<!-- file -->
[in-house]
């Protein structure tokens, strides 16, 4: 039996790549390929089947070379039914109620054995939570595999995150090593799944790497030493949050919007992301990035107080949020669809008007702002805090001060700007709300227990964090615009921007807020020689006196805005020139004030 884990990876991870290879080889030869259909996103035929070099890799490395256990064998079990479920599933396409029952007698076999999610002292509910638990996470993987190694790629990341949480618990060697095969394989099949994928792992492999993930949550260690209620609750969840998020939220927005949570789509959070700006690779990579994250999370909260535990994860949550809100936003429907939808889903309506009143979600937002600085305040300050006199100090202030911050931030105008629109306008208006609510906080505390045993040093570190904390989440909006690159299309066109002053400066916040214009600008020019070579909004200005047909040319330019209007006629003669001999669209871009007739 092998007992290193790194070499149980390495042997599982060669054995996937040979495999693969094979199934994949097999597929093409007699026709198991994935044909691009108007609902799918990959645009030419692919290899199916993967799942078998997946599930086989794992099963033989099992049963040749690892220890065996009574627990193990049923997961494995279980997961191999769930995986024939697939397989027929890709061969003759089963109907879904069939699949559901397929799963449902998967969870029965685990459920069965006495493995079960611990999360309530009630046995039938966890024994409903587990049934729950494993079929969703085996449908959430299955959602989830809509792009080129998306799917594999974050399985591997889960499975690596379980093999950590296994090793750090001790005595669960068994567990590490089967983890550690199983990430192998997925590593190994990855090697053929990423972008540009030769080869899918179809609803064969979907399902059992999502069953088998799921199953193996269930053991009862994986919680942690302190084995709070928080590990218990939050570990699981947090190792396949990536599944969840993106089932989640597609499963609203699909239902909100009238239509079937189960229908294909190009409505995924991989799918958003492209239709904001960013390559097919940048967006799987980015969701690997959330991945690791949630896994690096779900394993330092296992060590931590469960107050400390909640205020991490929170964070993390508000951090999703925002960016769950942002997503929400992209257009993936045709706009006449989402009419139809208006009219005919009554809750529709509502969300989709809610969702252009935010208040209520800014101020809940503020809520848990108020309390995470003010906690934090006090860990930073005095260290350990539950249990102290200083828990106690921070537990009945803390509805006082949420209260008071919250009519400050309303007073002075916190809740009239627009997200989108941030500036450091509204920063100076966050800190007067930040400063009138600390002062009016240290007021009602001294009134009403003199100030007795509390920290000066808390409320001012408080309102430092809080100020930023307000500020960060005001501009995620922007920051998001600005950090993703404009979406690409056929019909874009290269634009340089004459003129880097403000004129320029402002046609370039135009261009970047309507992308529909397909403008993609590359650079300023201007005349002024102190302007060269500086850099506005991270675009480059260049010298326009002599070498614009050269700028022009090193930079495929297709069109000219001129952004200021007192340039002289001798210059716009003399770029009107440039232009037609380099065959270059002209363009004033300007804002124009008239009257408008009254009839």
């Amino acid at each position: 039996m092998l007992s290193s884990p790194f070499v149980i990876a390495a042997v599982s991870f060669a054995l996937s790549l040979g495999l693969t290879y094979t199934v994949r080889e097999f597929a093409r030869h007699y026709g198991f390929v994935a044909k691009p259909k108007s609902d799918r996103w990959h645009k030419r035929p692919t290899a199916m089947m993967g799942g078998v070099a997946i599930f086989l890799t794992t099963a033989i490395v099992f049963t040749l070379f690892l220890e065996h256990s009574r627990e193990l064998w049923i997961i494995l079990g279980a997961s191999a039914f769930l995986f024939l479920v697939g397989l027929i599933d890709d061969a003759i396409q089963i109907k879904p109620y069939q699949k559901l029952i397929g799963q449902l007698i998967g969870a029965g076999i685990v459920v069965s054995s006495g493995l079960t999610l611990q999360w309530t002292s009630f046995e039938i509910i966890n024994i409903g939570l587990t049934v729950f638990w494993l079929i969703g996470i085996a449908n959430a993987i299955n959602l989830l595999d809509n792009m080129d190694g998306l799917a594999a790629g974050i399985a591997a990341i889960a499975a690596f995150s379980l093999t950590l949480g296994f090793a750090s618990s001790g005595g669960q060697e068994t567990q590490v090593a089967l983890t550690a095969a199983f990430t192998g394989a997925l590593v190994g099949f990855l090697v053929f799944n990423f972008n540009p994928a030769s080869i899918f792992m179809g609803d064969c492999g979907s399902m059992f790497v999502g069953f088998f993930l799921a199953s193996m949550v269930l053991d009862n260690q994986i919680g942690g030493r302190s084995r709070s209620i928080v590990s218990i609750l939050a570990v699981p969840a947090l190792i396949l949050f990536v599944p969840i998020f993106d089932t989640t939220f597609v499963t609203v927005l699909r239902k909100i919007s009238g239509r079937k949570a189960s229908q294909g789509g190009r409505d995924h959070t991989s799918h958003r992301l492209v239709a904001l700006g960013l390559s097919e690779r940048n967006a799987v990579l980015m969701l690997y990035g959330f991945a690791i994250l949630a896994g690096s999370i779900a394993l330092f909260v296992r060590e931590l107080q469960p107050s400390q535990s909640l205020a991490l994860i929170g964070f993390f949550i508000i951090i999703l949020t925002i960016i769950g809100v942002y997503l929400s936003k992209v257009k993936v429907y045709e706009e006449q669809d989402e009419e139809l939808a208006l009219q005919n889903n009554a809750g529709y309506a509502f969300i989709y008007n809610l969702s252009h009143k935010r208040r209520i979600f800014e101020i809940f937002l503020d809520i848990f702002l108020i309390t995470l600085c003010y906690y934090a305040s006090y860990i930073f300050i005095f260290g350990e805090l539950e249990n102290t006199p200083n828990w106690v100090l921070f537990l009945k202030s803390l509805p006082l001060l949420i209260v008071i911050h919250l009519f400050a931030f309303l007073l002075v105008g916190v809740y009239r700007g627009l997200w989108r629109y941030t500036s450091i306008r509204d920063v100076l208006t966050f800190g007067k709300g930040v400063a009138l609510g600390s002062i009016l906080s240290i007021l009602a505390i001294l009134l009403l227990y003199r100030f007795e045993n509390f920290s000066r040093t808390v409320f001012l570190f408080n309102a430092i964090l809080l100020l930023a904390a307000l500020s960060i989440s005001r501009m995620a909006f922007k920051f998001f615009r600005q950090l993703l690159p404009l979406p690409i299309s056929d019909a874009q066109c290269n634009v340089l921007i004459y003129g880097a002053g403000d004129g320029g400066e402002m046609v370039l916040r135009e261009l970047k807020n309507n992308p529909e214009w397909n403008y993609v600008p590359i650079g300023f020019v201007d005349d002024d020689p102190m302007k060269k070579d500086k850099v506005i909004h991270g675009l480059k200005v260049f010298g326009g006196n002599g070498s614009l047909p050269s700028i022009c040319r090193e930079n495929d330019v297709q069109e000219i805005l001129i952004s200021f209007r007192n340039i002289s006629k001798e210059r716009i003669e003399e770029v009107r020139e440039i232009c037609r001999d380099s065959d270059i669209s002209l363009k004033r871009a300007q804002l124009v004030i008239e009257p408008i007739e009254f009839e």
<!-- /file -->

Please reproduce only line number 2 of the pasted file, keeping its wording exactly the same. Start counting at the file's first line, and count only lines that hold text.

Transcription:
């Protein structure tokens, strides 16, 4: 039996790549390929089947070379039914109620054995939570595999995150090593799944790497030493949050919007992301990035107080949020669809008007702002805090001060700007709300227990964090615009921007807020020689006196805005020139004030 884990990876991870290879080889030869259909996103035929070099890799490395256990064998079990479920599933396409029952007698076999999610002292509910638990996470993987190694790629990341949480618990060697095969394989099949994928792992492999993930949550260690209620609750969840998020939220927005949570789509959070700006690779990579994250999370909260535990994860949550809100936003429907939808889903309506009143979600937002600085305040300050006199100090202030911050931030105008629109306008208006609510906080505390045993040093570190904390989440909006690159299309066109002053400066916040214009600008020019070579909004200005047909040319330019209007006629003669001999669209871009007739 092998007992290193790194070499149980390495042997599982060669054995996937040979495999693969094979199934994949097999597929093409007699026709198991994935044909691009108007609902799918990959645009030419692919290899199916993967799942078998997946599930086989794992099963033989099992049963040749690892220890065996009574627990193990049923997961494995279980997961191999769930995986024939697939397989027929890709061969003759089963109907879904069939699949559901397929799963449902998967969870029965685990459920069965006495493995079960611990999360309530009630046995039938966890024994409903587990049934729950494993079929969703085996449908959430299955959602989830809509792009080129998306799917594999974050399985591997889960499975690596379980093999950590296994090793750090001790005595669960068994567990590490089967983890550690199983990430192998997925590593190994990855090697053929990423972008540009030769080869899918179809609803064969979907399902059992999502069953088998799921199953193996269930053991009862994986919680942690302190084995709070928080590990218990939050570990699981947090190792396949990536599944969840993106089932989640597609499963609203699909239902909100009238239509079937189960229908294909190009409505995924991989799918958003492209239709904001960013390559097919940048967006799987980015969701690997959330991945690791949630896994690096779900394993330092296992060590931590469960107050400390909640205020991490929170964070993390508000951090999703925002960016769950942002997503929400992209257009993936045709706009006449989402009419139809208006009219005919009554809750529709509502969300989709809610969702252009935010208040209520800014101020809940503020809520848990108020309390995470003010906690934090006090860990930073005095260290350990539950249990102290200083828990106690921070537990009945803390509805006082949420209260008071919250009519400050309303007073002075916190809740009239627009997200989108941030500036450091509204920063100076966050800190007067930040400063009138600390002062009016240290007021009602001294009134009403003199100030007795509390920290000066808390409320001012408080309102430092809080100020930023307000500020960060005001501009995620922007920051998001600005950090993703404009979406690409056929019909874009290269634009340089004459003129880097403000004129320029402002046609370039135009261009970047309507992308529909397909403008993609590359650079300023201007005349002024102190302007060269500086850099506005991270675009480059260049010298326009002599070498614009050269700028022009090193930079495929297709069109000219001129952004200021007192340039002289001798210059716009003399770029009107440039232009037609380099065959270059002209363009004033300007804002124009008239009257408008009254009839």